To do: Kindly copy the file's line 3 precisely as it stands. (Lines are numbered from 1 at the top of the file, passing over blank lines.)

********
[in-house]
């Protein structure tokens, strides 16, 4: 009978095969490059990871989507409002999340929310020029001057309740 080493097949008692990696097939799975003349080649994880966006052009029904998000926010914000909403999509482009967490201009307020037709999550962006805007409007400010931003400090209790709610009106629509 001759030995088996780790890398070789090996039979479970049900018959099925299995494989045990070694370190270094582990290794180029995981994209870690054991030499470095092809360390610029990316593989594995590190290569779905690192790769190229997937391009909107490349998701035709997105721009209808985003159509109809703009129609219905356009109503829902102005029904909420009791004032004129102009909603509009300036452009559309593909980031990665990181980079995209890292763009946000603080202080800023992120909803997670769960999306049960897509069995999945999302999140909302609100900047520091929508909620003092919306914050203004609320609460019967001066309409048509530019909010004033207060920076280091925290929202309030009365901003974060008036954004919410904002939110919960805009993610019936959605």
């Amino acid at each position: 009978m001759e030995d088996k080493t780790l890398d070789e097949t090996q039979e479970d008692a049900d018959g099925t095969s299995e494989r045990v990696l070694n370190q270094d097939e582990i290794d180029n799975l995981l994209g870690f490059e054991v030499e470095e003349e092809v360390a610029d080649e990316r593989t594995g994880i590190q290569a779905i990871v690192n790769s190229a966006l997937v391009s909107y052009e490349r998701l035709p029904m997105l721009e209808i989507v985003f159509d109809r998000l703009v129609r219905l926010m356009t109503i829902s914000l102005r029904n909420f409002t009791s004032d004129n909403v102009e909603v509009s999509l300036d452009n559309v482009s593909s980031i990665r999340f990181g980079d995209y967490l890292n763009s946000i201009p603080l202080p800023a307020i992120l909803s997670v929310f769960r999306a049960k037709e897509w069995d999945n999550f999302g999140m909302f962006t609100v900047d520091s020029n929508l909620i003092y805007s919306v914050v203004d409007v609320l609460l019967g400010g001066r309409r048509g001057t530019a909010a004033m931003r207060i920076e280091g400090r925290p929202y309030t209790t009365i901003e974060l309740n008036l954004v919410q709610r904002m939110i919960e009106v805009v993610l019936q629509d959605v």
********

């Amino acid at each position: 009978m001759e030995d088996k080493t780790l890398d070789e097949t090996q039979e479970d008692a049900d018959g099925t095969s299995e494989r045990v990696l070694n370190q270094d097939e582990i290794d180029n799975l995981l994209g870690f490059e054991v030499e470095e003349e092809v360390a610029d080649e990316r593989t594995g994880i590190q290569a779905i990871v690192n790769s190229a966006l997937v391009s909107y052009e490349r998701l035709p029904m997105l721009e209808i989507v985003f159509d109809r998000l703009v129609r219905l926010m356009t109503i829902s914000l102005r029904n909420f409002t009791s004032d004129n909403v102009e909603v509009s999509l300036d452009n559309v482009s593909s980031i990665r999340f990181g980079d995209y967490l890292n763009s946000i201009p603080l202080p800023a307020i992120l909803s997670v929310f769960r999306a049960k037709e897509w069995d999945n999550f999302g999140m909302f962006t609100v900047d520091s020029n929508l909620i003092y805007s919306v914050v203004d409007v609320l609460l019967g400010g001066r309409r048509g001057t530019a909010a004033m931003r207060i920076e280091g400090r925290p929202y309030t209790t009365i901003e974060l309740n008036l954004v919410q709610r904002m939110i919960e009106v805009v993610l019936q629509d959605v």